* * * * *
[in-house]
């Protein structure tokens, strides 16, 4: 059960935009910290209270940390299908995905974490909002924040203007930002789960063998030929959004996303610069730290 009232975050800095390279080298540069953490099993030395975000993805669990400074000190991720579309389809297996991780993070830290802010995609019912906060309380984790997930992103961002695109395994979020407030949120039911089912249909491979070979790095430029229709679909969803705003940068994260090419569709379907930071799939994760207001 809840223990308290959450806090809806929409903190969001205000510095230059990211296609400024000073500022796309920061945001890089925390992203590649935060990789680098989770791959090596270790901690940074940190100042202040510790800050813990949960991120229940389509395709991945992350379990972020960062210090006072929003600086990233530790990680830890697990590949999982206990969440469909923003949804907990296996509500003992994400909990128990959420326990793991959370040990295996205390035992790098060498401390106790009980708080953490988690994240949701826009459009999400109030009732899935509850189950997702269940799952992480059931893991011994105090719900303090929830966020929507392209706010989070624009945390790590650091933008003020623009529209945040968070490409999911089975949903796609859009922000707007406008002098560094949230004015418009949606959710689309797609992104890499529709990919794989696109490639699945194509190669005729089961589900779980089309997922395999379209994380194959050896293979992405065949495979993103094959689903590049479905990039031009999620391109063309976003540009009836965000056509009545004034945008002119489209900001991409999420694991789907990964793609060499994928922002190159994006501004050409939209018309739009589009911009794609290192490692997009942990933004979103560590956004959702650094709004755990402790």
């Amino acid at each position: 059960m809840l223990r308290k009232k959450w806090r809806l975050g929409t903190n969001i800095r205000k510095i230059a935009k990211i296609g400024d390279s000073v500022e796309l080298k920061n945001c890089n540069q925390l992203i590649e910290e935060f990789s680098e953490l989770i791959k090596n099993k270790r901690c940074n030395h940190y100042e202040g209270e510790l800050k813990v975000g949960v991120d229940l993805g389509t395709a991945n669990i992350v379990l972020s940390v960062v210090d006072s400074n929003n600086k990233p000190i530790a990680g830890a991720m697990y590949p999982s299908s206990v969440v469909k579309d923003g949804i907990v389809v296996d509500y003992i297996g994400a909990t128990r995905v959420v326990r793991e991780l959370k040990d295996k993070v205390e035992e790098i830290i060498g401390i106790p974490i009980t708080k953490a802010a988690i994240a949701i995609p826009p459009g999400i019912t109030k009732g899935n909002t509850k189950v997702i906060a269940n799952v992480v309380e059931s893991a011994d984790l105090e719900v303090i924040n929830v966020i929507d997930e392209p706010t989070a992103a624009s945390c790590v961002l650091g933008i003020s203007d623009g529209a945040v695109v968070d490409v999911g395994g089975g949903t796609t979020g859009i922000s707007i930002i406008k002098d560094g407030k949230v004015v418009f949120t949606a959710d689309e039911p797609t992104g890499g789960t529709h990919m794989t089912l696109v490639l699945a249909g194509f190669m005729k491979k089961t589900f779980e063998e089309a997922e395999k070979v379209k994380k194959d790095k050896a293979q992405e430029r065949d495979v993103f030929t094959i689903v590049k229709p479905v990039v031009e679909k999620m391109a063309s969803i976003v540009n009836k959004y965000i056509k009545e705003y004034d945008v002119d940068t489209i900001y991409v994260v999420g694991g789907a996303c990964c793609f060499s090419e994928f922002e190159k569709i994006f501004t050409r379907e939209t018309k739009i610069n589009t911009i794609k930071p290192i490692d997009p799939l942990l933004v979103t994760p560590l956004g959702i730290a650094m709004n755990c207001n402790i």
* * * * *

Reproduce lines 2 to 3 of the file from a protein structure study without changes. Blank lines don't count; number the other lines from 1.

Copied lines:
């Protein structure tokens, strides 16, 4: 059960935009910290209270940390299908995905974490909002924040203007930002789960063998030929959004996303610069730290 009232975050800095390279080298540069953490099993030395975000993805669990400074000190991720579309389809297996991780993070830290802010995609019912906060309380984790997930992103961002695109395994979020407030949120039911089912249909491979070979790095430029229709679909969803705003940068994260090419569709379907930071799939994760207001 809840223990308290959450806090809806929409903190969001205000510095230059990211296609400024000073500022796309920061945001890089925390992203590649935060990789680098989770791959090596270790901690940074940190100042202040510790800050813990949960991120229940389509395709991945992350379990972020960062210090006072929003600086990233530790990680830890697990590949999982206990969440469909923003949804907990296996509500003992994400909990128990959420326990793991959370040990295996205390035992790098060498401390106790009980708080953490988690994240949701826009459009999400109030009732899935509850189950997702269940799952992480059931893991011994105090719900303090929830966020929507392209706010989070624009945390790590650091933008003020623009529209945040968070490409999911089975949903796609859009922000707007406008002098560094949230004015418009949606959710689309797609992104890499529709990919794989696109490639699945194509190669005729089961589900779980089309997922395999379209994380194959050896293979992405065949495979993103094959689903590049479905990039031009999620391109063309976003540009009836965000056509009545004034945008002119489209900001991409999420694991789907990964793609060499994928922002190159994006501004050409939209018309739009589009911009794609290192490692997009942990933004979103560590956004959702650094709004755990402790």
């Amino acid at each position: 059960m809840l223990r308290k009232k959450w806090r809806l975050g929409t903190n969001i800095r205000k510095i230059a935009k990211i296609g400024d390279s000073v500022e796309l080298k920061n945001c890089n540069q925390l992203i590649e910290e935060f990789s680098e953490l989770i791959k090596n099993k270790r901690c940074n030395h940190y100042e202040g209270e510790l800050k813990v975000g949960v991120d229940l993805g389509t395709a991945n669990i992350v379990l972020s940390v960062v210090d006072s400074n929003n600086k990233p000190i530790a990680g830890a991720m697990y590949p999982s299908s206990v969440v469909k579309d923003g949804i907990v389809v296996d509500y003992i297996g994400a909990t128990r995905v959420v326990r793991e991780l959370k040990d295996k993070v205390e035992e790098i830290i060498g401390i106790p974490i009980t708080k953490a802010a988690i994240a949701i995609p826009p459009g999400i019912t109030k009732g899935n909002t509850k189950v997702i906060a269940n799952v992480v309380e059931s893991a011994d984790l105090e719900v303090i924040n929830v966020i929507d997930e392209p706010t989070a992103a624009s945390c790590v961002l650091g933008i003020s203007d623009g529209a945040v695109v968070d490409v999911g395994g089975g949903t796609t979020g859009i922000s707007i930002i406008k002098d560094g407030k949230v004015v418009f949120t949606a959710d689309e039911p797609t992104g890499g789960t529709h990919m794989t089912l696109v490639l699945a249909g194509f190669m005729k491979k089961t589900f779980e063998e089309a997922e395999k070979v379209k994380k194959d790095k050896a293979q992405e430029r065949d495979v993103f030929t094959i689903v590049k229709p479905v990039v031009e679909k999620m391109a063309s969803i976003v540009n009836k959004y965000i056509k009545e705003y004034d945008v002119d940068t489209i900001y991409v994260v999420g694991g789907a996303c990964c793609f060499s090419e994928f922002e190159k569709i994006f501004t050409r379907e939209t018309k739009i610069n589009t911009i794609k930071p290192i490692d997009p799939l942990l933004v979103t994760p560590l956004g959702i730290a650094m709004n755990c207001n402790i």